Increased β3-AR Expression May Play a Key Role in Mediating Adaptive Change to HIIT
Although VAT lipolysis and NTS in the H-OP group showed stronger adaptations to HIIT, the upstream mechanisms that mediate these change remained unknown. Adipose tissue is regulated extensively by the neuroendocrine network. Although the SNS plays a primary role (Bartness et al. 2014),53 parasympathetic nerves, natriuretic peptides, glucocorticoids and parathyroid hormone are also involved in regulating lipolysis54. Even downstream of the SNS, catecholamines and AR are not the only ‘transmitter–receptor’ pathway. Recent studies have reported other transmitters, receptors or intermediary cells such as neuropeptide Y (NPY), G-protein coupled receptor 3 (GPR3) and adipose mesenchymal cells (MSCs) involved in the SNS-mediated regulation of adipose catabolism55–57. Due to the existence of many pathways, the role of the SNS and β3-AR needed to be further confirmed in this study.
Because the hypothalamus is the major regulator of energy homeostasis and directly controls the SNS and food intake53, 58, we speculated that the hypothalamus of OP rats could adapt to HIIT, thereby changing the feeding behaviour and SNS-regulated adipose metabolism. Unexpectedly, similarly to the food intake, 12 weeks of training did not influence the TH expression of VAT, indicating that HIIT does not promote NE release of sympathetic nerves. However, β3-AR expression of the exercise groups was increased significantly, and the increase was greater in the H-OP compared with the H-OR group, indicating that HIIT could increase more strongly the receptor number and the exercise adaptation of OP rats. To determine whether higher β3-AR expression produced stronger sensitivity to catecholamines, isolated adipocytes were stimulated by an ISO gradient (0.1–10 µM, to imitate levels of catabolism pressure) in vitro. The glycerol release of the H-OP group was significantly higher than the H-OR group, suggesting that adipocytes of OP rats are more sensitive to catecholamines and could produce more NEFA to export or local oxidation under the same SNS signal.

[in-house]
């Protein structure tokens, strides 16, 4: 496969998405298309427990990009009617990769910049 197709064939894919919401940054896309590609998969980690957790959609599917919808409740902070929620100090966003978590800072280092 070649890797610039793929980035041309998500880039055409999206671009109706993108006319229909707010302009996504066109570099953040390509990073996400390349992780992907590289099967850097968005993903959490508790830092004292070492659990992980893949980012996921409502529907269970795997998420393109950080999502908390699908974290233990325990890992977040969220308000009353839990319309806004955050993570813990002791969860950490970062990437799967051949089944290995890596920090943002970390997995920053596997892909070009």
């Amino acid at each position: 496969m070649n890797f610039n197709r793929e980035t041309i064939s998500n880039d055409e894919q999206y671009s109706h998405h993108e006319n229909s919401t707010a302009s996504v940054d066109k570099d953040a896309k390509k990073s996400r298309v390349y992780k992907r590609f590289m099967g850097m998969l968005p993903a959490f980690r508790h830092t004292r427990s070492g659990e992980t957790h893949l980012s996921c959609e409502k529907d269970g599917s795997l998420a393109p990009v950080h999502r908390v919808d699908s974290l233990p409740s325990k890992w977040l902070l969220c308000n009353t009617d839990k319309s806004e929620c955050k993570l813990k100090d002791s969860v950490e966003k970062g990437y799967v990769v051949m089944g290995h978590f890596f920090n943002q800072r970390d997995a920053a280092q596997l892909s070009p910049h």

So far, three beta isoforms of AR have been reported (β1, β2 and β3). Although β3-AR predominates in white adipose tissue59, studies have confirmed that gene polymorphisms of all three isoforms could affect the fat catabolism induced by aerobic exercise60–62, although the relationship between HIIT and different isoforms had been unclear. To determine whether the VAT adaptation to HIIT is only related to β3-AR or also to other isoforms, we blocked this receptor with SR59230a, a selective antagonist, concomitantly with 10 µM ISO stimulation. Without the participation of β3-AR, the increased glycerol release in the H-OP group disappeared. These data confirm that increased expression of β3-AR, rather than β1-AR or β2-AR, plays a key role in increasing the sensitivity of adipocytes to catecholamine. In summary, after 12 weeks of HIIT, greater β3-AR expression in OP rats led to an elevated sensitivity to catecholamines compared with the OR rats. This change underlies the greater VAT lipolysis capabilities of OP rats.